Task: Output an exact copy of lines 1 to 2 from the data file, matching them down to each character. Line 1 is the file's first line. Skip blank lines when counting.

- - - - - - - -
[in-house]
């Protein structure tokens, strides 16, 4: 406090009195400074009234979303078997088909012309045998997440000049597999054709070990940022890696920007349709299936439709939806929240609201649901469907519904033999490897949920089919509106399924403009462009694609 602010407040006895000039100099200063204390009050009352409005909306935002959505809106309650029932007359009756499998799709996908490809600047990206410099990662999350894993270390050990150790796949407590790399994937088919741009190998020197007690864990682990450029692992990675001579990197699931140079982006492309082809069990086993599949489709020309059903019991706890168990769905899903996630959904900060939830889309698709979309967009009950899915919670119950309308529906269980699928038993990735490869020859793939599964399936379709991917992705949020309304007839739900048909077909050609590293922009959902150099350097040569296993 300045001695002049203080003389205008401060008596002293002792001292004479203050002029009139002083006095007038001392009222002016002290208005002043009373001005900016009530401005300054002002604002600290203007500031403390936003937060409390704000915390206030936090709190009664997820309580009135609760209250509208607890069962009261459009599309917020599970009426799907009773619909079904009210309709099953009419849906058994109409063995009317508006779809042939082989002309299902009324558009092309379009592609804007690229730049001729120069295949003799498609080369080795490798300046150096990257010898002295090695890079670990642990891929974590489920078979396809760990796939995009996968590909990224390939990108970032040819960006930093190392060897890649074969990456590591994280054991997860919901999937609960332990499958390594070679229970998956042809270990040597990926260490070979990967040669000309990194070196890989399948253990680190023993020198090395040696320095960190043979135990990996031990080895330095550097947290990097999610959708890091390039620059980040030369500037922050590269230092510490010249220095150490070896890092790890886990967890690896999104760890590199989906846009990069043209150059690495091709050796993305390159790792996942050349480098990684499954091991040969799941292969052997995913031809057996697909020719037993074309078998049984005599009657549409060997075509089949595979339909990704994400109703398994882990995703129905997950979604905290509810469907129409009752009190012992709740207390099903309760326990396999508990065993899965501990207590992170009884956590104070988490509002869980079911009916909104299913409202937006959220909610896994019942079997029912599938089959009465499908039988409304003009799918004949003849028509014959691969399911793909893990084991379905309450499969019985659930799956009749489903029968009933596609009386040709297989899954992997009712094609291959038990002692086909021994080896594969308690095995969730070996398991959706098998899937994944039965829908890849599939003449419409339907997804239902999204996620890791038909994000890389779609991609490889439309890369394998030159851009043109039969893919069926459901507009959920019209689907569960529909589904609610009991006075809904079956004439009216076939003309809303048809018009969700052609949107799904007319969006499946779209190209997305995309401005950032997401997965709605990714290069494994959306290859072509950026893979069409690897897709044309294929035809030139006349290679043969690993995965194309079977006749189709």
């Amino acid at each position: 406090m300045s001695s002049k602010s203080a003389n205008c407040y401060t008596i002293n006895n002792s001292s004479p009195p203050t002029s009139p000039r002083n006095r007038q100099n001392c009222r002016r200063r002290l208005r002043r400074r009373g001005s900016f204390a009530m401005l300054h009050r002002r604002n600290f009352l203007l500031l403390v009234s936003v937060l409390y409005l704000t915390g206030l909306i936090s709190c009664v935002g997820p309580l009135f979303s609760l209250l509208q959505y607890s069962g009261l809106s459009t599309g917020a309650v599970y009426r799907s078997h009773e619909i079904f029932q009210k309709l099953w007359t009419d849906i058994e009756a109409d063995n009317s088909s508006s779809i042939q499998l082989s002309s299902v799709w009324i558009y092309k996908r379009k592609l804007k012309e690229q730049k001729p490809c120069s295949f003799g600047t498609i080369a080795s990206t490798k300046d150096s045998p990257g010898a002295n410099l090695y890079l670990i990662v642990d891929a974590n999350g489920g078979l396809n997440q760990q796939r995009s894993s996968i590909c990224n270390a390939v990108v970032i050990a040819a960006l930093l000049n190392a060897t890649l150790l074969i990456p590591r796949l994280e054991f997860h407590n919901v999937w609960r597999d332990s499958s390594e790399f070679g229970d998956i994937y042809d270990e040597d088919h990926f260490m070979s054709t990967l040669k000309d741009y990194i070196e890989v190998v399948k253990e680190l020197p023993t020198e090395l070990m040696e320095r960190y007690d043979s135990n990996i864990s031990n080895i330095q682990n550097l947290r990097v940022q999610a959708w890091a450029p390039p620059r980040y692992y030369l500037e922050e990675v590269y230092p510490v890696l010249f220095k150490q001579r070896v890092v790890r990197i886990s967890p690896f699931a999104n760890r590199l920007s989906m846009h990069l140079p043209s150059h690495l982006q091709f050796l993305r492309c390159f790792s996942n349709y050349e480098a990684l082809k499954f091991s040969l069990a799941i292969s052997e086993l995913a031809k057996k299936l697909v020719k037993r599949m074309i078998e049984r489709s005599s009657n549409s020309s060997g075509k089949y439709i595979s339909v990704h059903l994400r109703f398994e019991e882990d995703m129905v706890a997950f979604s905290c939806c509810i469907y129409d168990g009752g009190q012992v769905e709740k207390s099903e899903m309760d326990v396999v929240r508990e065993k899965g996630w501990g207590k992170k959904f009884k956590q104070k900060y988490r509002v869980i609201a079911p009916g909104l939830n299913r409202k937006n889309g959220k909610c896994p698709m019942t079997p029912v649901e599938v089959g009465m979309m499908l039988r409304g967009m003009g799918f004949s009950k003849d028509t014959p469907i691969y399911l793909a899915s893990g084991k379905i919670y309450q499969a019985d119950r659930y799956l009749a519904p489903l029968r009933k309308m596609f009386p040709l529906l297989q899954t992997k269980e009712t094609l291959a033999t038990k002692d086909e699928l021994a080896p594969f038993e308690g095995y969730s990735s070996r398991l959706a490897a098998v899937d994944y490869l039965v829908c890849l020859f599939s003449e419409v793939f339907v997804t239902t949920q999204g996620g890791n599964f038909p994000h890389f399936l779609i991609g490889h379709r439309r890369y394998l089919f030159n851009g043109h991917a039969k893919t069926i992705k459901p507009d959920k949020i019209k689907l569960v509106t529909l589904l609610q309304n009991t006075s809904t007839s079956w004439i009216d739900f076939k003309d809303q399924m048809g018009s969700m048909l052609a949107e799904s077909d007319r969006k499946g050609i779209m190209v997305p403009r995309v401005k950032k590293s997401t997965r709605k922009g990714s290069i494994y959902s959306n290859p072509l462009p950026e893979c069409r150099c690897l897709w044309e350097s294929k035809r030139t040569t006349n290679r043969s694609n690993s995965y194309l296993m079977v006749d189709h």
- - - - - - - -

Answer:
[in-house]
């Protein structure tokens, strides 16, 4: 406090009195400074009234979303078997088909012309045998997440000049597999054709070990940022890696920007349709299936439709939806929240609201649901469907519904033999490897949920089919509106399924403009462009694609 602010407040006895000039100099200063204390009050009352409005909306935002959505809106309650029932007359009756499998799709996908490809600047990206410099990662999350894993270390050990150790796949407590790399994937088919741009190998020197007690864990682990450029692992990675001579990197699931140079982006492309082809069990086993599949489709020309059903019991706890168990769905899903996630959904900060939830889309698709979309967009009950899915919670119950309308529906269980699928038993990735490869020859793939599964399936379709991917992705949020309304007839739900048909077909050609590293922009959902150099350097040569296993 300045001695002049203080003389205008401060008596002293002792001292004479203050002029009139002083006095007038001392009222002016002290208005002043009373001005900016009530401005300054002002604002600290203007500031403390936003937060409390704000915390206030936090709190009664997820309580009135609760209250509208607890069962009261459009599309917020599970009426799907009773619909079904009210309709099953009419849906058994109409063995009317508006779809042939082989002309299902009324558009092309379009592609804007690229730049001729120069295949003799498609080369080795490798300046150096990257010898002295090695890079670990642990891929974590489920078979396809760990796939995009996968590909990224390939990108970032040819960006930093190392060897890649074969990456590591994280054991997860919901999937609960332990499958390594070679229970998956042809270990040597990926260490070979990967040669000309990194070196890989399948253990680190023993020198090395040696320095960190043979135990990996031990080895330095550097947290990097999610959708890091390039620059980040030369500037922050590269230092510490010249220095150490070896890092790890886990967890690896999104760890590199989906846009990069043209150059690495091709050796993305390159790792996942050349480098990684499954091991040969799941292969052997995913031809057996697909020719037993074309078998049984005599009657549409060997075509089949595979339909990704994400109703398994882990995703129905997950979604905290509810469907129409009752009190012992709740207390099903309760326990396999508990065993899965501990207590992170009884956590104070988490509002869980079911009916909104299913409202937006959220909610896994019942079997029912599938089959009465499908039988409304003009799918004949003849028509014959691969399911793909893990084991379905309450499969019985659930799956009749489903029968009933596609009386040709297989899954992997009712094609291959038990002692086909021994080896594969308690095995969730070996398991959706098998899937994944039965829908890849599939003449419409339907997804239902999204996620890791038909994000890389779609991609490889439309890369394998030159851009043109039969893919069926459901507009959920019209689907569960529909589904609610009991006075809904079956004439009216076939003309809303048809018009969700052609949107799904007319969006499946779209190209997305995309401005950032997401997965709605990714290069494994959306290859072509950026893979069409690897897709044309294929035809030139006349290679043969690993995965194309079977006749189709």